Unpublished Disposition, 933 F.2d 1015 (9th Cir. 1990)

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US Court of Appeals for the Ninth Circuit - 933 F.2d 1015 (9th Cir. 1990)

No. 90-35369.

United States Court of Appeals, Ninth Circuit.

Before EUGENE A. WRIGHT and O'SCANNLAIN, Circuit Judges, and PRO,**  District Judge.


Jack Stanley appealed to the Interior Board of Land Appeals (IBLA) a decision by the Bureau of Land Management (BLM) declaring his mining claims to be null and void ab initio. Kirk Stanley, principal of Ptarmigan Company, Inc., moved to intervene. The IBLA affirmed. See Jack Stanley, No. 86-1585, 103 IBLA 392 (Aug. 15, 1988). In so doing, it rejected Kirk's motion to intervene as unrelated to the issues presented in Jack's appeal. See id. at 396. To the extent the motion to intervene was actually a petition for reconsideration of an earlier IBLA decision, Ptarmigan Co., No. 84-290, 91 IBLA 113 (Mar. 17, 1986), the petition was denied as untimely pursuant to 43 C.F.R. 4.403. See Jack Stanley, 103 IBLA at 396.

Ptarmigan Company filed a complaint for review in the district court challenging the IBLA's denial of the motion to intervene. The district court granted summary judgment to the Secretary of the Interior. The court held that the IBLA's original decision in Ptarmigan Co. was correct. See Order 6-7, Ptarmigan Co., Inc. v. United States, No. A88-467 Civ. (Mar. 30, 1990). The court also noted that the request for reconsideration was untimely under the applicable federal regulations, and was supported only by evidence which was available during the IBLA's original consideration of Ptarmigan and "new" evidence of negligible value. See id. at 7-9. Finally, the court indicated that the IBLA in the original Ptarmigan matter had correctly resolved Ptarmigan's substantive "estoppel" argument. See id. at 8 (referencing Order, Bolt v. United States, No. A87-106 Civ. (Mar. 30, 1990)).

We review the district court's grant of summary judgment de novo. Blackfeet Indian Tribe v. Montana Power Co., 838 F.2d 1055, 1057 (9th Cir.), cert. denied, 488 U.S. 828 (1988). The IBLA's denial of the motion to intervene in Jack Stanley will be upheld "unless it is arbitrary, capricious, an abuse of discretion, or contrary to law." Norfolk Energy, Inc. v. Hodel, 898 F.2d 1435, 1439 (9th Cir. 1990).

We perceive no abuse of discretion in the denial of the motion. The issues raised by Kirk Stanley and Ptarmigan Company were unrelated to the issues litigated by Jack Stanley, involving both different mining claims (albeit to the same land) and different legal controversies. Treated as a petition for reconsideration, the motion to intervene came well after the time for filing such a petition had elapsed under the Code of Federal Regulations.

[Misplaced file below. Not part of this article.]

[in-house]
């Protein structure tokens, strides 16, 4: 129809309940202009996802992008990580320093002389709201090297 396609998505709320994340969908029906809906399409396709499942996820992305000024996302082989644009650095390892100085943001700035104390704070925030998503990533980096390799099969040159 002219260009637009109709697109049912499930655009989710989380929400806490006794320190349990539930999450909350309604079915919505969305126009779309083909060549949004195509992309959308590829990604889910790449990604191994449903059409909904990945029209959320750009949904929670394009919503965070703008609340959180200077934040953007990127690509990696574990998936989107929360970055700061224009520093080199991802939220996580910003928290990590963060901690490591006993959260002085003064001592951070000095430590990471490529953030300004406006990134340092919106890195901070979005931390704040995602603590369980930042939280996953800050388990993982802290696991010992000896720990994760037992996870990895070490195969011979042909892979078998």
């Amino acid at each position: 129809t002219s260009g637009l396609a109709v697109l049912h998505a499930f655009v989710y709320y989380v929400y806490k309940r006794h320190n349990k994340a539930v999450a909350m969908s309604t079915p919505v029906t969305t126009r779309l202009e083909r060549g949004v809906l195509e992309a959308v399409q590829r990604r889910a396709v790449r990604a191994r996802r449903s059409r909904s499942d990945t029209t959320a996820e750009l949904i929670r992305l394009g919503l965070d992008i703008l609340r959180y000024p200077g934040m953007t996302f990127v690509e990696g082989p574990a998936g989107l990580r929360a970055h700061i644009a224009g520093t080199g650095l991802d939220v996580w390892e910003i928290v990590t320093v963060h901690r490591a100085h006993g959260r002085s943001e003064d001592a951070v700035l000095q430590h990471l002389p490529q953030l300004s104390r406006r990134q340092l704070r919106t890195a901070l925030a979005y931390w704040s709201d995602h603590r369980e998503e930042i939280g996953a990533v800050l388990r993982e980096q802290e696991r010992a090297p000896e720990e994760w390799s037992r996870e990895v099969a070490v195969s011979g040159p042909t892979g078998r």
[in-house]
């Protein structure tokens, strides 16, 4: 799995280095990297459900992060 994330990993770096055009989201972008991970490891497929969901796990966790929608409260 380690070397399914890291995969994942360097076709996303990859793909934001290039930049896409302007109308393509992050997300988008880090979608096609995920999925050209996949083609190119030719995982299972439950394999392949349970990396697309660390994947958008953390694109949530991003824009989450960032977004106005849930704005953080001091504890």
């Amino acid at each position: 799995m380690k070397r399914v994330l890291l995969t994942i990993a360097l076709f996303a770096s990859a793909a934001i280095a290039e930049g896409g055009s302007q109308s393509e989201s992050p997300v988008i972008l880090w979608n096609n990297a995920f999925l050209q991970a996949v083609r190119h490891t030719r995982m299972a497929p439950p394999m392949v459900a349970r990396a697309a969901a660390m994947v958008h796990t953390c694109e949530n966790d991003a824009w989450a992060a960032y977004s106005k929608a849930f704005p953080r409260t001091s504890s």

Although Ptarmigan Company urges a rather unusual application (by analogy) of Federal Rule of Civil Procedure 60(b) to provide relief from the IBLA's original decision in Ptarmigan Co., even that rule would not require reversal: Rules 60(b) (2) and (3),1  the plausible bases for a reopening of Ptarmigan Co., themselves are subject to a one-year limitation. The motion to intervene came more than two years after the original Ptarmigan Co. decision.

Finally, even if reconsideration of the Ptarmigan Co. decision were granted, we agree with the district court and the IBLA that Ptarmigan Company's arguments on the merits are unavailing. The traditional elements of estoppel are (1) knowledge of the facts by the party to be estopped, (2) intent to induce reliance, (3) ignorance of the facts by the relying party, and (4) detrimental reliance. Watkins v. United States Army, 875 F.2d 699, 709 (9th Cir. 1989) (en banc), cert. denied, 111 S. Ct. 384 (1990). Additionally, for the government to be estopped there must be (1) affirmative misconduct (not mere negligence) and (2) serious injustice outweighing the damage to the public interest of estopping the government. Id. at 707-08. Even with the "new" evidence, Ptarmigan Company cannot demonstrate any affirmative misconduct rising above the level of simple negligence.



The panel unanimously finds this case suitable for submission on the record and briefs and without oral argument. Fed. R. App. P. 34(a), Ninth Circuit R. 34-4


The Honorable Philip M. Pro, United States District Judge for the District of Nevada, sitting by designation


This disposition is not appropriate for publication and may not be cited to or by the courts of this circuit except as provided by Ninth Circuit R. 36-3


Rule 60(b) (2) permits relief from a judgment due to the discovery of new evidence which could not have been discovered previously. Rule 60(b) (3) permits relief from judgments obtained by the fraud or other misconduct of the adverse party